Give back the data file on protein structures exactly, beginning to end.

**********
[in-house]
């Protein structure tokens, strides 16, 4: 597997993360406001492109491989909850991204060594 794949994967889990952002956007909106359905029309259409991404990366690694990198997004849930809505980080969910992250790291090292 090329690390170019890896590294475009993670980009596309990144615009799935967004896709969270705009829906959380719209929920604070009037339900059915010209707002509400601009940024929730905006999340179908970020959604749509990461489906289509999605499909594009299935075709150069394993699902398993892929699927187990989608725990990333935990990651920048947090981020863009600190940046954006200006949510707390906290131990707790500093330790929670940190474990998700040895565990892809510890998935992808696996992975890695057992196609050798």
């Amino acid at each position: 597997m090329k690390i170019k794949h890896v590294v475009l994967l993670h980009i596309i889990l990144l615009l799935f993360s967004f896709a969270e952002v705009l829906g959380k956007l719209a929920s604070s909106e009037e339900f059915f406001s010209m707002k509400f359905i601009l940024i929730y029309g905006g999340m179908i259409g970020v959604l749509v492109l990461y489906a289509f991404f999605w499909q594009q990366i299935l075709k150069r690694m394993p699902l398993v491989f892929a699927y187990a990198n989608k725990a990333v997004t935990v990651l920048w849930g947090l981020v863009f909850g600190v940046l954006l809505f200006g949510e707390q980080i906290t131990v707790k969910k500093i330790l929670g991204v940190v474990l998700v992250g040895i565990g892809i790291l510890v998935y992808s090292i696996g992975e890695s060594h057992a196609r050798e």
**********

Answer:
[in-house]
């Protein structure tokens, strides 16, 4: 597997993360406001492109491989909850991204060594 794949994967889990952002956007909106359905029309259409991404990366690694990198997004849930809505980080969910992250790291090292 090329690390170019890896590294475009993670980009596309990144615009799935967004896709969270705009829906959380719209929920604070009037339900059915010209707002509400601009940024929730905006999340179908970020959604749509990461489906289509999605499909594009299935075709150069394993699902398993892929699927187990989608725990990333935990990651920048947090981020863009600190940046954006200006949510707390906290131990707790500093330790929670940190474990998700040895565990892809510890998935992808696996992975890695057992196609050798």
């Amino acid at each position: 597997m090329k690390i170019k794949h890896v590294v475009l994967l993670h980009i596309i889990l990144l615009l799935f993360s967004f896709a969270e952002v705009l829906g959380k956007l719209a929920s604070s909106e009037e339900f059915f406001s010209m707002k509400f359905i601009l940024i929730y029309g905006g999340m179908i259409g970020v959604l749509v492109l990461y489906a289509f991404f999605w499909q594009q990366i299935l075709k150069r690694m394993p699902l398993v491989f892929a699927y187990a990198n989608k725990a990333v997004t935990v990651l920048w849930g947090l981020v863009f909850g600190v940046l954006l809505f200006g949510e707390q980080i906290t131990v707790k969910k500093i330790l929670g991204v940190v474990l998700v992250g040895i565990g892809i790291l510890v998935y992808s090292i696996g992975e890695s060594h057992a196609r050798e």